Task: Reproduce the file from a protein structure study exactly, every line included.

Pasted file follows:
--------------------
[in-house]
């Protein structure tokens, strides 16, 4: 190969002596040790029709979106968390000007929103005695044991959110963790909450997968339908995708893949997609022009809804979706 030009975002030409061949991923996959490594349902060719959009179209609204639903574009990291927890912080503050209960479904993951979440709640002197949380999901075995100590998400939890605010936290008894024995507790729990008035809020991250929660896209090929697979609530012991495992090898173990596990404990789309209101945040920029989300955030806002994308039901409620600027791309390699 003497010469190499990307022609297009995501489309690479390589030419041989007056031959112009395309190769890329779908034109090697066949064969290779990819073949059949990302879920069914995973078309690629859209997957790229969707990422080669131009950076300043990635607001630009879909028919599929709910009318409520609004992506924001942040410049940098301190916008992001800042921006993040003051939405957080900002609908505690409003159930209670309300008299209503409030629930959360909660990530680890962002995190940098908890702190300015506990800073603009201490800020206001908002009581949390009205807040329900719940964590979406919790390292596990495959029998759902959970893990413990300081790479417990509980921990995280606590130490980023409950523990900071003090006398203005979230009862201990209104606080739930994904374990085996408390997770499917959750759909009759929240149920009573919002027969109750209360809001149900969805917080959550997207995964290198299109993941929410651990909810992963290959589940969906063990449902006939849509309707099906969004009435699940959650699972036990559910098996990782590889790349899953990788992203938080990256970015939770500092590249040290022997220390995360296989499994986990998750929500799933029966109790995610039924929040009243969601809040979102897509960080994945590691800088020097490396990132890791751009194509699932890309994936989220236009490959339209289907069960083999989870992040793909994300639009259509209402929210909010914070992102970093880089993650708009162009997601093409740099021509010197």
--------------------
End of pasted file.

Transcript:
[in-house]
């Protein structure tokens, strides 16, 4: 190969002596040790029709979106968390000007929103005695044991959110963790909450997968339908995708893949997609022009809804979706 030009975002030409061949991923996959490594349902060719959009179209609204639903574009990291927890912080503050209960479904993951979440709640002197949380999901075995100590998400939890605010936290008894024995507790729990008035809020991250929660896209090929697979609530012991495992090898173990596990404990789309209101945040920029989300955030806002994308039901409620600027791309390699 003497010469190499990307022609297009995501489309690479390589030419041989007056031959112009395309190769890329779908034109090697066949064969290779990819073949059949990302879920069914995973078309690629859209997957790229969707990422080669131009950076300043990635607001630009879909028919599929709910009318409520609004992506924001942040410049940098301190916008992001800042921006993040003051939405957080900002609908505690409003159930209670309300008299209503409030629930959360909660990530680890962002995190940098908890702190300015506990800073603009201490800020206001908002009581949390009205807040329900719940964590979406919790390292596990495959029998759902959970893990413990300081790479417990509980921990995280606590130490980023409950523990900071003090006398203005979230009862201990209104606080739930994904374990085996408390997770499917959750759909009759929240149920009573919002027969109750209360809001149900969805917080959550997207995964290198299109993941929410651990909810992963290959589940969906063990449902006939849509309707099906969004009435699940959650699972036990559910098996990782590889790349899953990788992203938080990256970015939770500092590249040290022997220390995360296989499994986990998750929500799933029966109790995610039924929040009243969601809040979102897509960080994945590691800088020097490396990132890791751009194509699932890309994936989220236009490959339209289907069960083999989870992040793909994300639009259509209402929210909010914070992102970093880089993650708009162009997601093409740099021509010197």